Disability — this wasn’t a word that I had thought of identifying with until the spring before I came to Wellesley. I was simply sure that my medical condition made me a freak, exiled from “normal” society and particularly from youth culture. It wasn’t until a doctor used the label “disability” to describe my condition that I was able to truly analyze the situation I had lived in and the effects that society’s perceptions of me had on my sense of self and self-worth. I became more interested in this subject that gave me a link to hundreds of thousands of other people who shared these same struggles.
As I flipped through the Wellesley course catalog during orientation, I was introduced to the social science and cultural majors that quantify the effects of our accidents of birth. I noted the Africana studies major, women and gender studies major and the South Asian studies major and newly-created Asian American studies minor. There were discussions about advocating for a queer studies major. I thought about how amazing it was that these subjects could be studied in an academic setting, allowing students to have a critical understanding of issues that were vitally personal. However, there was little mention of disability in campus-wide discussions about identity. From orientation to lecture events to talks about diversity from the administration to social critiques of literature, economics and government in academic settings, there was almost nothing that even hinted at disability studies or the value of disabled students’ perspectives and experiences. I thought about the discrimination in the workplace, the ableist attitudes of greater society and the fact that this campus is a complicated obstacle course for anyone with mobility issues. I wondered if all of this simply wasn’t considered when examining how individual identities intersected with social justice and constructions of privilege, as well as how these intersections affected us both on and off campus.
Through mild curiosity and a few idle Google searches, I discovered that what I was thinking was known as disability studies, a growing field offered as classes or even majors at many schools. This was something that I felt I needed to understand. I decided to examine what was available at Wellesley for me to learn about the subject. I embarked on an intensive study of the course catalog. In the end, I might have found a total of two or three classes that mentioned disability. Only one course had any sort of focus on disability, the others merely contained a reference to disability somewhere in the course description. There are many classes that approached economics, sociology, religion, anthropology and possibly even a natural science course through the lenses of gender, race, sexual orientation and class. However, none brought in disability studies theory or addressed the fact that the same oppressive structures that affect the other marginalized communities in our society also affect the lives of people with disabilities.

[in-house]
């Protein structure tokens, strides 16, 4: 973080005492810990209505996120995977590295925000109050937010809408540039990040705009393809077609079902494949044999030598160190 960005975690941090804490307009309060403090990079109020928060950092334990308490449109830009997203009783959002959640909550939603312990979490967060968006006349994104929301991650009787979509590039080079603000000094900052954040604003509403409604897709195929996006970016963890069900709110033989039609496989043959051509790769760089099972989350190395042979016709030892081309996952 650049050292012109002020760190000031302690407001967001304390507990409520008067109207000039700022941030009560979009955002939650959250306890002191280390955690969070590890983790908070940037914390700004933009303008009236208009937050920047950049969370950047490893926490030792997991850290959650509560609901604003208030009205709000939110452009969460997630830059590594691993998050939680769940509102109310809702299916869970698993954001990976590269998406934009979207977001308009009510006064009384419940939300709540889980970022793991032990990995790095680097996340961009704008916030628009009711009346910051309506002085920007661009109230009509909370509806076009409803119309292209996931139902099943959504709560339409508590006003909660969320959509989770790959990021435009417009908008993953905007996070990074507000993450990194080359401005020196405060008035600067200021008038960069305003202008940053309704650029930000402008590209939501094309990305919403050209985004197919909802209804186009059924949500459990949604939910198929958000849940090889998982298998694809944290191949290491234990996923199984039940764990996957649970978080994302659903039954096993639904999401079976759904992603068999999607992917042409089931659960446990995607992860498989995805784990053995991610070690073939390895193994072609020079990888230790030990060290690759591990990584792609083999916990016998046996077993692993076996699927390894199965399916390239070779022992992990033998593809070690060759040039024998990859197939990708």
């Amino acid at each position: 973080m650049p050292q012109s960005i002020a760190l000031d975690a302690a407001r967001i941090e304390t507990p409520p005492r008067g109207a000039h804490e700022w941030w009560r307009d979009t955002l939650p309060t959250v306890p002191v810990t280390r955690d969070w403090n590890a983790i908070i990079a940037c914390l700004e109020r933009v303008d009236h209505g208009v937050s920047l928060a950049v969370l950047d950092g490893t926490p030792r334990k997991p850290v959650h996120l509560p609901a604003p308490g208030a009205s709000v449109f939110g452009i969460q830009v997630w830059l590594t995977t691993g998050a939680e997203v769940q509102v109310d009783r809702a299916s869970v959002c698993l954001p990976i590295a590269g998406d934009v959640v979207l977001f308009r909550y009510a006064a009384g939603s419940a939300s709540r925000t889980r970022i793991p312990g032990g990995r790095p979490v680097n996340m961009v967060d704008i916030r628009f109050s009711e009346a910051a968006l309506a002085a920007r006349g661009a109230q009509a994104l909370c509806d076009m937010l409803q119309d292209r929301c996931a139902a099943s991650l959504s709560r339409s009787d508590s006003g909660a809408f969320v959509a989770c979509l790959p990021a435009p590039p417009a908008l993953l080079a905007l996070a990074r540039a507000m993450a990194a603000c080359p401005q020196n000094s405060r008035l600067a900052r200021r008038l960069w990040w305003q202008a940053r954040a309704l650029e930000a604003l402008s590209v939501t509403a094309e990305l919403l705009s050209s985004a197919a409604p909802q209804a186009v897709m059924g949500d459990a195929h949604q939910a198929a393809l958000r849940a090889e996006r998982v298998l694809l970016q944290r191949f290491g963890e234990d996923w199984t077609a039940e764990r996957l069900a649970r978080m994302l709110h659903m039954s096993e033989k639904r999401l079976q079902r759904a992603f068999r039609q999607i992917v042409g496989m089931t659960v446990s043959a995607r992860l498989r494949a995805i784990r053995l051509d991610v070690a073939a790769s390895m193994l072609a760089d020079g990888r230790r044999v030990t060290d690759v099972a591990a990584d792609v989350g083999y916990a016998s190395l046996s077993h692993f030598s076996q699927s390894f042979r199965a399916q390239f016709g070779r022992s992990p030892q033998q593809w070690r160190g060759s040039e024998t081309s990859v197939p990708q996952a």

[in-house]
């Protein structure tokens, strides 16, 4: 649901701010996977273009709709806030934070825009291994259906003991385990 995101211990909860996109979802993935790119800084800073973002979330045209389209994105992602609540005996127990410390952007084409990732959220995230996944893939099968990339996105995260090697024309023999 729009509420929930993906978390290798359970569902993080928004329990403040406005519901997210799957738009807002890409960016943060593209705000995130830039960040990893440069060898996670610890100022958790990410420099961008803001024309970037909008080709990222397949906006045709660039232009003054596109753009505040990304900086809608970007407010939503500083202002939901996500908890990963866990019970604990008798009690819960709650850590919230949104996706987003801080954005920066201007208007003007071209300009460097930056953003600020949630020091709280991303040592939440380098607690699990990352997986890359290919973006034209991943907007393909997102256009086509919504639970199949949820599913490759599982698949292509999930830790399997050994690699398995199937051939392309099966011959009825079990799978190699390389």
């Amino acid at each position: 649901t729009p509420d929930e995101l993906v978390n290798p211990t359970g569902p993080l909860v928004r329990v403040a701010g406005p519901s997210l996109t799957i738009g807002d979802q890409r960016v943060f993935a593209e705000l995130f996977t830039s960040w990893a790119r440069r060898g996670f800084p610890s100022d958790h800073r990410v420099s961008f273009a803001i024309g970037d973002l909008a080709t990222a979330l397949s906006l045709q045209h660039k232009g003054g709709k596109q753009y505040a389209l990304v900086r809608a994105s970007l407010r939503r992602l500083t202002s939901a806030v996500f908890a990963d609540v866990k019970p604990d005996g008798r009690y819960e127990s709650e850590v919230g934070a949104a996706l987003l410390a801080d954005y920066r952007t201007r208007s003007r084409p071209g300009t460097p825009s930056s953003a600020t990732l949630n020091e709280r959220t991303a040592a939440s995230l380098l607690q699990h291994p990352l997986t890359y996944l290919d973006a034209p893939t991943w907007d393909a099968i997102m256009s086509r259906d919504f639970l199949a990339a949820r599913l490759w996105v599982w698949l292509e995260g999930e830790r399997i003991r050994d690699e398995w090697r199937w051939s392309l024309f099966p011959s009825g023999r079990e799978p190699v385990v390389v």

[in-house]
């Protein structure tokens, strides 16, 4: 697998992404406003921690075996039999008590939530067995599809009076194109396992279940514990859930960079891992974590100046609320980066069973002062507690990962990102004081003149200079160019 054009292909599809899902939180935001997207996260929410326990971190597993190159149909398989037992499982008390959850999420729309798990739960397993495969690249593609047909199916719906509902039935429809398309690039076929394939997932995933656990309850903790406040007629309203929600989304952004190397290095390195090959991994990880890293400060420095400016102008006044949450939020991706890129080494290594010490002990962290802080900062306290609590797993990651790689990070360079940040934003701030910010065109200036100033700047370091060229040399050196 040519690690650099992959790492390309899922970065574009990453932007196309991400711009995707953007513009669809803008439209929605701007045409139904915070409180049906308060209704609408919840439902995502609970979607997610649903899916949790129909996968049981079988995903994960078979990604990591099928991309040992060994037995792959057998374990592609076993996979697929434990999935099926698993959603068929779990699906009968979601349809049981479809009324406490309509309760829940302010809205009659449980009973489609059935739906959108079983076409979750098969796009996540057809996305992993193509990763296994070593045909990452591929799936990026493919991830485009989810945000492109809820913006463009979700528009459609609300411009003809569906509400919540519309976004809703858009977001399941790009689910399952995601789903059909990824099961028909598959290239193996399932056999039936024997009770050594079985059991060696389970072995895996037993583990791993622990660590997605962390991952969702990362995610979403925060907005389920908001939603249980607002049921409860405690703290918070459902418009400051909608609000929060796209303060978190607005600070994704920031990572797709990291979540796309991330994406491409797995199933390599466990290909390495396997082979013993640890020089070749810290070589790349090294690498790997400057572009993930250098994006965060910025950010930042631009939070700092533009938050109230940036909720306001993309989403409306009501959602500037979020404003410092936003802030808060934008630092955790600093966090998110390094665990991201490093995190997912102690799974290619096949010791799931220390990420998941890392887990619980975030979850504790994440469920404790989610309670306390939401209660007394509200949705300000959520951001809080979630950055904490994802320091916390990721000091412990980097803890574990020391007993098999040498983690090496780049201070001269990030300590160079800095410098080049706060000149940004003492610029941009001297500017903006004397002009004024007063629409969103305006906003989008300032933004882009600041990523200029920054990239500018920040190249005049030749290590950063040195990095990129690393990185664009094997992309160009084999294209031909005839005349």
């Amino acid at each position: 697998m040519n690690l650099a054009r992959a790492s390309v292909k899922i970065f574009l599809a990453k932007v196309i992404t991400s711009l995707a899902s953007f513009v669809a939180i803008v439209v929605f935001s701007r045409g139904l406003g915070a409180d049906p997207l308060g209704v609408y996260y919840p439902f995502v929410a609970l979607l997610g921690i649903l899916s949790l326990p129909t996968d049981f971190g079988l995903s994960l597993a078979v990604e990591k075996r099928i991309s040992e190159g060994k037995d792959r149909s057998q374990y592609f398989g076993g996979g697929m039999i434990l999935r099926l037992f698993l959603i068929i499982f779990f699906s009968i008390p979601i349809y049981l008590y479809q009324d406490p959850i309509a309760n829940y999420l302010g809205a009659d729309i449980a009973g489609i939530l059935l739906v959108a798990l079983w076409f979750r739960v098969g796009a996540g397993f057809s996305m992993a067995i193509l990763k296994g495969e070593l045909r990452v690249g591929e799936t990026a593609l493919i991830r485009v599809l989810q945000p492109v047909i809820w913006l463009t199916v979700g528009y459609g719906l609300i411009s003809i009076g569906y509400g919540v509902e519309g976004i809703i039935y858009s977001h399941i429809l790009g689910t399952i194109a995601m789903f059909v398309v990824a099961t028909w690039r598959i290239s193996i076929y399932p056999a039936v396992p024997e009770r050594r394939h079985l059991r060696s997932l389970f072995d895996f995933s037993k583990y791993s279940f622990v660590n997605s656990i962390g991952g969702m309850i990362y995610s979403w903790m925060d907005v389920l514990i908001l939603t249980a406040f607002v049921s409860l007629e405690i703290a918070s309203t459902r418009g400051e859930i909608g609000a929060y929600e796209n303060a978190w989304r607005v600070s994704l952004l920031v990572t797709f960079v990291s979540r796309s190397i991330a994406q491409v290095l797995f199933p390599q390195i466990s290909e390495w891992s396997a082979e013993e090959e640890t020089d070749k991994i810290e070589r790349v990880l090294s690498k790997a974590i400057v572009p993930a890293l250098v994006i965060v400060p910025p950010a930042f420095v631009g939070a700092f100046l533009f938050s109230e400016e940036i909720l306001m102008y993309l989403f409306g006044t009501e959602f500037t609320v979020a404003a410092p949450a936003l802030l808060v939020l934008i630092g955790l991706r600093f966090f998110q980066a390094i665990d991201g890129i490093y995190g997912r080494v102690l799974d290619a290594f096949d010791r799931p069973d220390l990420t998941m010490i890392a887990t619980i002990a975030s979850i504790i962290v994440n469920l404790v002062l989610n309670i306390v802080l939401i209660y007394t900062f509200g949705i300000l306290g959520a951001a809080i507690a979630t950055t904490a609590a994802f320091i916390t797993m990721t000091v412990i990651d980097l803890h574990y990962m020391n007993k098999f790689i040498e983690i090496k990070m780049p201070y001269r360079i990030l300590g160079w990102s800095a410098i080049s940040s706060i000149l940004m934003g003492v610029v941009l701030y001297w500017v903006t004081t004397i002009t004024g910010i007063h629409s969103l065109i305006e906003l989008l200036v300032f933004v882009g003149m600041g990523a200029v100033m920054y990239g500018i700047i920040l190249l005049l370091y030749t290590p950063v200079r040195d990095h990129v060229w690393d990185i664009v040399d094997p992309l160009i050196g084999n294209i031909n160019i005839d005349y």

I read WAAM-SLAM II’s entire proposal last spring and agreed with many points. There were calls for the employment of professors and creation of majors in ethnic and Latin@ studies. While the document called for for increasing accessibility on campus, I noticed was that there was no call for a course — forget a major — on disability studies.
Wellesley is a community of high-achieving individuals who put a focus on their personal abilities and what those abilities allow them to accomplish. This quality is admirable, but it also can serve to make those of us with disabilities feel ashamed of our disabilities and the limitations they place on us. It is easy to think of disability as something that does not touch the majority of the community at Wellesley. To the average examiner, we appear to be a community of lively, young persons, constantly being teased by professors and staff about our abundance of energy. The truth is that well over 10 percent of students on campus have at least one disability, which means that you probably know someone who is trying to navigate a world built for able-bodied people.
This institution fails to treat disability as an identity that faces daily discrimination and micro-aggressions. This attitude neglects to acknowledge that disability is as much about social structures and attitudes, as it is about brain chemistry, mutated genetic code or infection of a virus. It is an identity with its own language, conceptual understandings and subcultures. Students with disabilities do not have their own advisor to help them cope with common feelings of isolation or low self-esteem. The subject continues to be treated as a purely physical problem and receives no mention in academic life on campus.
Wellesley should offer disability studies particularly given the compounding discriminatory effect of disability and gender. So I ask that as we move forward, the inclusion of disability studies in the curriculum be part of the ongoing dialogue about Wellesley’s future. It is hard not to wonder if the lack of academic discussion is another form of erasure of our presence on campus and our lived experiences.